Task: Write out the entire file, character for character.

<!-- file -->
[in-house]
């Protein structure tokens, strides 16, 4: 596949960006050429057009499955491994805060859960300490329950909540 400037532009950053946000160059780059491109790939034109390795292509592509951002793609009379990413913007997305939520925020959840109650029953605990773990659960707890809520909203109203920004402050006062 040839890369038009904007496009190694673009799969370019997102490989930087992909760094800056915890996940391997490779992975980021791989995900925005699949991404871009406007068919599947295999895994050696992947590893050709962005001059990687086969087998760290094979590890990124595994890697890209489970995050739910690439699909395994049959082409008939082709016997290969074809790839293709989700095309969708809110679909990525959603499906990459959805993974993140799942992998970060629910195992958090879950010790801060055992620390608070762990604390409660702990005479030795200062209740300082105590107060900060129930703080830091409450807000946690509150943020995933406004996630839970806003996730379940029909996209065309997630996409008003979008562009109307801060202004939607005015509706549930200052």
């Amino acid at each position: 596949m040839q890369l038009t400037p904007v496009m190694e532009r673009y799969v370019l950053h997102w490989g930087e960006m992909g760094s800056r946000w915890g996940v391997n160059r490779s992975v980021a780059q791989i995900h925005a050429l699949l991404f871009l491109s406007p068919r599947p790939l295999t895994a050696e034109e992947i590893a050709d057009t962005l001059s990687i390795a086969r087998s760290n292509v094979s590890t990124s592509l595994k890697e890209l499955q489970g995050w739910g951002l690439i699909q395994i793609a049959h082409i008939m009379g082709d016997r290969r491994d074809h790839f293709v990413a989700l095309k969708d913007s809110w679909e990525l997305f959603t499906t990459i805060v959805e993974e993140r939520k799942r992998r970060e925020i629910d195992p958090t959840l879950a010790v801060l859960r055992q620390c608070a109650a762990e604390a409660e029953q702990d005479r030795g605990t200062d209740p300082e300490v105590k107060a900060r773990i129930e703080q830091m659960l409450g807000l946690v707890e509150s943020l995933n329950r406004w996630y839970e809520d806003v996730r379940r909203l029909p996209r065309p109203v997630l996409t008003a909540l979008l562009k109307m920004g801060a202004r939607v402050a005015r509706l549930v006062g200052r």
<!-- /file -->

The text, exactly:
[in-house]
């Protein structure tokens, strides 16, 4: 596949960006050429057009499955491994805060859960300490329950909540 400037532009950053946000160059780059491109790939034109390795292509592509951002793609009379990413913007997305939520925020959840109650029953605990773990659960707890809520909203109203920004402050006062 040839890369038009904007496009190694673009799969370019997102490989930087992909760094800056915890996940391997490779992975980021791989995900925005699949991404871009406007068919599947295999895994050696992947590893050709962005001059990687086969087998760290094979590890990124595994890697890209489970995050739910690439699909395994049959082409008939082709016997290969074809790839293709989700095309969708809110679909990525959603499906990459959805993974993140799942992998970060629910195992958090879950010790801060055992620390608070762990604390409660702990005479030795200062209740300082105590107060900060129930703080830091409450807000946690509150943020995933406004996630839970806003996730379940029909996209065309997630996409008003979008562009109307801060202004939607005015509706549930200052």
């Amino acid at each position: 596949m040839q890369l038009t400037p904007v496009m190694e532009r673009y799969v370019l950053h997102w490989g930087e960006m992909g760094s800056r946000w915890g996940v391997n160059r490779s992975v980021a780059q791989i995900h925005a050429l699949l991404f871009l491109s406007p068919r599947p790939l295999t895994a050696e034109e992947i590893a050709d057009t962005l001059s990687i390795a086969r087998s760290n292509v094979s590890t990124s592509l595994k890697e890209l499955q489970g995050w739910g951002l690439i699909q395994i793609a049959h082409i008939m009379g082709d016997r290969r491994d074809h790839f293709v990413a989700l095309k969708d913007s809110w679909e990525l997305f959603t499906t990459i805060v959805e993974e993140r939520k799942r992998r970060e925020i629910d195992p958090t959840l879950a010790v801060l859960r055992q620390c608070a109650a762990e604390a409660e029953q702990d005479r030795g605990t200062d209740p300082e300490v105590k107060a900060r773990i129930e703080q830091m659960l409450g807000l946690v707890e509150s943020l995933n329950r406004w996630y839970e809520d806003v996730r379940r909203l029909p996209r065309p109203v997630l996409t008003a909540l979008l562009k109307m920004g801060a202004r939607v402050a005015r509706l549930v006062g200052r």